Chapman case goes to jury in U.S. court

Closing arguments heard in seven-week fraud trial

`The best show in town'

July 30, 2004|By Michael Dresser | Michael Dresser,SUN STAFF

Nathan A. Chapman Jr.'s defense lawyer urged jurors yesterday to clear the Baltimore investment banker of fraud charges, accusing the U.S. attorney's office of concocting criminal charges in its zeal to build a case leading to former Gov. Parris N. Glendening.

Prosecutors, meanwhile, insisted they had produced ample evidence to convict Chapman in what they called a financial fraud case rather than a public corruption matter.

"This case richly deserves to be in a criminal courtroom," said assistant U.S. attorney Jefferson M. Gray.

Both sides presented closing arguments before a crowded courtroom after a nearly seven-week trial that Gray called "the best show in town over the past couple of months."

Late in the day, U.S. District Judge William D. Quarles Jr. put the case in the hands of the jury, which will begin deliberations Monday.

Chapman, 46, is charged with 32 counts of fraud and false statements in connection with his management of funds for the Maryland state employee pension system and his use of money from the coffers of his publicly traded companies.

The government contends that Chapman's approval of the use of pensioners' money to buy shares in his companies amounted to a scheme to defraud his clients.

The pension system, which covers teachers, police officers and state workers, lost nearly $5 million on those investments.

Prosecutors also say Chapman cheated his shareholders by taking more than $500,000 in "business development" checks from his company and using the money for personal purposes, including gifts to women.

The case is one of the most high-profile white-collar cases brought by U.S. Attorney Thomas M. DiBiagio.

Since it started June 14, the trial has moved from dry inspections of stock trading records to details of Chapman's extramarital affairs to accusations of a political witch hunt.

Defense attorney William R. Martin took direct aim at the government's decision to bring criminal charges, arguing that Chapman's alleged infractions should have been left to the Securities and Exchange Commission.

"Has the government shown you anything beyond a civil case?" Martin demanded. He noted that the SEC, which has also brought a case against Chapman, has the power to take his license, close his business and fine him -- but not to send him to jail.

The defense lawyer leveled his harshest criticism at FBI Special Agent Steven Quisenberry, who acknowledged on the stand that he had investigated the possibility that Chapman had used corporate funds for political donations.

"This was always a question of what can you tell me about this relationship with Governor Glendening," Martin charged. "They knew going in they wanted to do a political corruption case."

Martin derided Quisenberry's admitted effort to recruit political operative Julius Henson as an informant.

Henson testified last week that the FBI asked him to wear a wire as part of its efforts to develop public corruption cases.

"We don't know what al-Qaida was doing because we didn't have any snitches over there," Martin said. "And Agent Quisenberry was working hard here on the streets of Baltimore to develop snitches on politics."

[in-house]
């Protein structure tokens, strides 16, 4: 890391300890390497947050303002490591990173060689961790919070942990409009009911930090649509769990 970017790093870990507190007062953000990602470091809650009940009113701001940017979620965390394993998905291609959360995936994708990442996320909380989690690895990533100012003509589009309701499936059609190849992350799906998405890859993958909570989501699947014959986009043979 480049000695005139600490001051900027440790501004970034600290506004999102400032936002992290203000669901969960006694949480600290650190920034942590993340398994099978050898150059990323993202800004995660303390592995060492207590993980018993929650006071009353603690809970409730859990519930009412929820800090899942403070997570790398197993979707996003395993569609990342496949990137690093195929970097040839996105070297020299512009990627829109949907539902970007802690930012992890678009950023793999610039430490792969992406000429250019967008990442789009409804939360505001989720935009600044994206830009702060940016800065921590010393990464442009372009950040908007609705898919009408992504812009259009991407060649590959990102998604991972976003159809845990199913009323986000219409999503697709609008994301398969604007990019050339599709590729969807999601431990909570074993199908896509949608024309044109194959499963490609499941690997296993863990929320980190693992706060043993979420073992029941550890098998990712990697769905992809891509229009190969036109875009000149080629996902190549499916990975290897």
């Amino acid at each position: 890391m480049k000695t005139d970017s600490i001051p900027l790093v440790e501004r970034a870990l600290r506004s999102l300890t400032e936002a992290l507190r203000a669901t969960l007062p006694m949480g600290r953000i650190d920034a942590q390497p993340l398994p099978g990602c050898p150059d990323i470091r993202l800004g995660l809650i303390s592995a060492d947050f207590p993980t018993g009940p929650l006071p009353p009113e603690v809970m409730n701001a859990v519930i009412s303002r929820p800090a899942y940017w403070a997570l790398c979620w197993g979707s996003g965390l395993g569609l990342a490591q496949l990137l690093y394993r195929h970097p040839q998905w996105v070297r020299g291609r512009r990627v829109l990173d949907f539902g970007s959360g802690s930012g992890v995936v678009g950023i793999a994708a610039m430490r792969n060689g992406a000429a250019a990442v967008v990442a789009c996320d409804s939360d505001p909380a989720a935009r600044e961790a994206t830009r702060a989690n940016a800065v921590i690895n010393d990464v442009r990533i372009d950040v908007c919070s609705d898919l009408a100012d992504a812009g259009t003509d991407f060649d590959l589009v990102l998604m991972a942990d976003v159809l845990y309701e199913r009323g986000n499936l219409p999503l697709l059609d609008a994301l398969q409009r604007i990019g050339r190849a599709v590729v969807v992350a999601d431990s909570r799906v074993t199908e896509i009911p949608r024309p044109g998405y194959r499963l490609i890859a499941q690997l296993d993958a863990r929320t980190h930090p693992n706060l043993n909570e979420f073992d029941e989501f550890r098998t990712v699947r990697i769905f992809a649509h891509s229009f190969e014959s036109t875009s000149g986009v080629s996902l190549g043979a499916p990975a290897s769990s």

Martin heaped scorn on the prosecution's decision to present a case detailing Chapman's alleged use of corporate funds to support women who testified they had sexual relationships with the married executive.

"The government wanted you to see this man at his worst," he said. "How do you do that? Bring in his mistresses."

He contended that the government failed to prove that Chapman had not spent more than $500,000 in "business development" checks for legitimate purposes.

He portrayed his client as a hard-driving "rainmaker" who habitually failed to get receipts for his business spending.

"He did not cross his T's and he did not dot his I's," Martin said. Chapman's approval of the use of pension funds to buy his company stock was not a scheme to defraud but at most a "breach of contract," Martin said.

He portrayed his client as a victim of Alan B. Bond, a New York money manager who bought stock in Chapman's companies using pension money entrusted to him by Chapman.

Bond, who was convicted in 2002 of defrauding the Maryland system and other clients, testified that he bought the shares under pressure from Chapman.

Assistant U.S. attorney Craig M. Wolff said jurors don't have to take Bond's word to convict Chapman. He said documents and other witnesses confirm Bond's account.

Chapman "devised these schemes. He executed these schemes. He did so willfully," Wolff said.

Prosecutors told the jury that the case is important for all pension fund participants and others who rely on professionals to manage their finances.

"Mr. Chapman participated in this fraud with the intent to defraud those clients," Wolff said. "He had to act in the best interests of his clients and he didn't do so."

Wolff disputed Martin's contention that the disclosure of Bond's purchase of Chapman stock in quarterly reports to the pension system showed his client had no criminal intent.

"It's not enough to just disclose this after the fact," he said.

Wolff also rejected Martin's criticism of the government's introduction of evidence about Chapman's mistresses.

He said the prosecution raised the matter only to show where the money from the business development checks went.

"This is not a case about sex," Wolff said.

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